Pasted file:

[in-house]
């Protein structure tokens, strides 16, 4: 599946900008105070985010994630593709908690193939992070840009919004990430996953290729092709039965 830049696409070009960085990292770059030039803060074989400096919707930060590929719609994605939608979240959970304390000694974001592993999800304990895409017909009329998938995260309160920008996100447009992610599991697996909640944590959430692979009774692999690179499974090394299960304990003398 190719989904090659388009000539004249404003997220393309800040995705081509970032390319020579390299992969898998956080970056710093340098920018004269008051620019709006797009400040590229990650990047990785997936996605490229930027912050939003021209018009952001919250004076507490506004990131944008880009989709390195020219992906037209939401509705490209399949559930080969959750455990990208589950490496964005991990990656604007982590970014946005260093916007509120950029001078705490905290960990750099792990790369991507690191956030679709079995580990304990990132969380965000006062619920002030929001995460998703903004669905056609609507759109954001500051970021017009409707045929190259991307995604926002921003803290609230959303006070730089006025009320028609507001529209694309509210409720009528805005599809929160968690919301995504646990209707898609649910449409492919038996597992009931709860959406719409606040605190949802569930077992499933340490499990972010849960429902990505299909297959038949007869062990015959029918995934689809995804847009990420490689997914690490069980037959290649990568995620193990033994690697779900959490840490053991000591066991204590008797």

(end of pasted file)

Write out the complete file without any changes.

[in-house]
């Protein structure tokens, strides 16, 4: 599946900008105070985010994630593709908690193939992070840009919004990430996953290729092709039965 830049696409070009960085990292770059030039803060074989400096919707930060590929719609994605939608979240959970304390000694974001592993999800304990895409017909009329998938995260309160920008996100447009992610599991697996909640944590959430692979009774692999690179499974090394299960304990003398 190719989904090659388009000539004249404003997220393309800040995705081509970032390319020579390299992969898998956080970056710093340098920018004269008051620019709006797009400040590229990650990047990785997936996605490229930027912050939003021209018009952001919250004076507490506004990131944008880009989709390195020219992906037209939401509705490209399949559930080969959750455990990208589950490496964005991990990656604007982590970014946005260093916007509120950029001078705490905290960990750099792990790369991507690191956030679709079995580990304990990132969380965000006062619920002030929001995460998703903004669905056609609507759109954001500051970021017009409707045929190259991307995604926002921003803290609230959303006070730089006025009320028609507001529209694309509210409720009528805005599809929160968690919301995504646990209707898609649910449409492919038996597992009931709860959406719409606040605190949802569930077992499933340490499990972010849960429902990505299909297959038949007869062990015959029918995934689809995804847009990420490689997914690490069980037959290649990568995620193990033994690697779900959490840490053991000591066991204590008797």